Norfolk researchers to pioneer a biofuels revolution
Scientists and motor engineers in Norfolk are linking up in a unique partnership aimed at harnessing waste plant material from farming and food producing to turn into clean fuel for the future.
Today marks the official launch of a new Biorefinery Centre at the Institute of Food Research (IFR), where scientists will explore new ways to make use of residual plant material such as straw and brewers' spent grain from food processing and agriculture.
Working with Lotus Engineering and other partners, the IFR team is addressing the challenge of producing fuel with a lower carbon footprint. The biofuel could also combine a performance advantage. The centre is the first in the UK to work on ways of producing 'second generation' biofuels using waste material. It will use a 'steam explosion' technology which can extract sugars from plant stuff and then process it to produce bioalcohol.
Industry partners will also test the commercial viability of the material produced for different sectors.
The bioalcohol generated will also be tested by Lotus in its bi-fuel and tri-fuel engines, with engineers experimenting with optimising combustion and efficiency.
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And while we are still a long way from seeing the fuel at the petrol pump, the hope is that one day cereal farmers across Norfolk, as well as brewers such as Adnams, will be within easy reach of fuel producing processing plants.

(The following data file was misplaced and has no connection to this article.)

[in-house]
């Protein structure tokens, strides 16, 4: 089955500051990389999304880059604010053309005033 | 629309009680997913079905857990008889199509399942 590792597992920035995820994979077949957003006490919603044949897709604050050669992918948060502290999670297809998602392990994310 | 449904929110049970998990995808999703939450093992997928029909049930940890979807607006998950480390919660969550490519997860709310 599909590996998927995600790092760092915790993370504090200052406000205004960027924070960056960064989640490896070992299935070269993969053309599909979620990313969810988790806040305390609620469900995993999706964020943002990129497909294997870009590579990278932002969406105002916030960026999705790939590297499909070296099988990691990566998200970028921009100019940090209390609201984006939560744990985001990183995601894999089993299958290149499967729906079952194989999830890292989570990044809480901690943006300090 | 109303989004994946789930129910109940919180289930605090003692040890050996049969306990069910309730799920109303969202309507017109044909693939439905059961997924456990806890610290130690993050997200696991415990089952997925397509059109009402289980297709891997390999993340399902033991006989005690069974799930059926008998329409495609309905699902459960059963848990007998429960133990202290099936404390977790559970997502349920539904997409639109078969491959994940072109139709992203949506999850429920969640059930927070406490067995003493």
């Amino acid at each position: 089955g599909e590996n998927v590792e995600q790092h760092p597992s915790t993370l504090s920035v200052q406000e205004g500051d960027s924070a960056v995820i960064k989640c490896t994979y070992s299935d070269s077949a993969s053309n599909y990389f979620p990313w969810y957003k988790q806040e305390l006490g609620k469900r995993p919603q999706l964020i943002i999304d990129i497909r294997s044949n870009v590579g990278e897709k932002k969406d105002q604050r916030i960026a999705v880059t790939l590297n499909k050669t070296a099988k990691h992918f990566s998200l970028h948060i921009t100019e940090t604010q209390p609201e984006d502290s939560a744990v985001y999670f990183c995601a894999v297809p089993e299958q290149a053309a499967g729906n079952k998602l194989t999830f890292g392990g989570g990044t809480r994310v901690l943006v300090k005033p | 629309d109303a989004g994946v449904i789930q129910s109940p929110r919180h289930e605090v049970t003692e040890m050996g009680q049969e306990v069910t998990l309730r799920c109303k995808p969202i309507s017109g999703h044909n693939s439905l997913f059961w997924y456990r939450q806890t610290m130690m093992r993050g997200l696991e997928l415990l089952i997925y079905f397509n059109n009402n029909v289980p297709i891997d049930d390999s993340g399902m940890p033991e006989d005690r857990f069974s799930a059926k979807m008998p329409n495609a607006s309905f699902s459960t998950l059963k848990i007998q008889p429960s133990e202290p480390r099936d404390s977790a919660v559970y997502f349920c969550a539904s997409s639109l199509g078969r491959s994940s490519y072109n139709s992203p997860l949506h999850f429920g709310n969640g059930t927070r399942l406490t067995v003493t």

Prof Keith Waldron, research leader at IFR, said: 'We only have one world and we are all aware of the problems that beset us – massive increases in population, and huge pressure on resources. And we know that in the future oil and gas is going to run out. At the moment we are all pre-occupied by the financial crisis that we have taken our eyes of this,' he added. 'We produce an awful lot of waste in our society particularly in the agricultural food chain. Millions of tonnes is wasted because we simply haven't had the technology.
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'Once the food part of a crop has been exploited, there is a mass of plant material left behind that is often discarded as waste,' Prof Waldron said. 'With the launch of the pilot plant and through collaborations on the Norwich Research Park, we have all the expertise necessary to help industry explore ways to make use of it,' he said.
The centre will be opened by Mid Norfolk MP George Freeman MP, who is chairman of the All-Party Parliamentary Group on Science and Technology in Agriculture.